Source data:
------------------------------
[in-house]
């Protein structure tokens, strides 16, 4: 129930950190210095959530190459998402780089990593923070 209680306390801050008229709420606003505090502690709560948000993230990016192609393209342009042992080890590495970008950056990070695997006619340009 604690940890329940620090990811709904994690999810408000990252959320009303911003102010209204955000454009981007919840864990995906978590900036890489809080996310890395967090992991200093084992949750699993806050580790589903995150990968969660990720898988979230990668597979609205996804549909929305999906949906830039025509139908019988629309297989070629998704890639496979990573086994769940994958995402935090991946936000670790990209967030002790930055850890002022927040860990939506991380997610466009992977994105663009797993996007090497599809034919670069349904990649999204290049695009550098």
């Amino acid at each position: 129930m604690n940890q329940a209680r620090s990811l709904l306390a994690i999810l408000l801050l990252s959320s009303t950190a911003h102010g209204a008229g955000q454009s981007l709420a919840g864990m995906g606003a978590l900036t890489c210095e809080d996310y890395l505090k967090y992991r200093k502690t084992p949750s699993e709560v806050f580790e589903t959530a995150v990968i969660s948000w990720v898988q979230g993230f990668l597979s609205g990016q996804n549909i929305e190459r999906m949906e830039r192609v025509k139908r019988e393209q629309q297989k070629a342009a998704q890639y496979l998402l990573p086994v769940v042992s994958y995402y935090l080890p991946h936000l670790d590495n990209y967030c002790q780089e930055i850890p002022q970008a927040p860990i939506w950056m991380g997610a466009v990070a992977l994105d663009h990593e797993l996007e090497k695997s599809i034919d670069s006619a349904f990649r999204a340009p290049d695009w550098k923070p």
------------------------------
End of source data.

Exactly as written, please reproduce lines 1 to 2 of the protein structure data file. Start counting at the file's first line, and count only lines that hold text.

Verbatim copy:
[in-house]
């Protein structure tokens, strides 16, 4: 129930950190210095959530190459998402780089990593923070 209680306390801050008229709420606003505090502690709560948000993230990016192609393209342009042992080890590495970008950056990070695997006619340009 604690940890329940620090990811709904994690999810408000990252959320009303911003102010209204955000454009981007919840864990995906978590900036890489809080996310890395967090992991200093084992949750699993806050580790589903995150990968969660990720898988979230990668597979609205996804549909929305999906949906830039025509139908019988629309297989070629998704890639496979990573086994769940994958995402935090991946936000670790990209967030002790930055850890002022927040860990939506991380997610466009992977994105663009797993996007090497599809034919670069349904990649999204290049695009550098």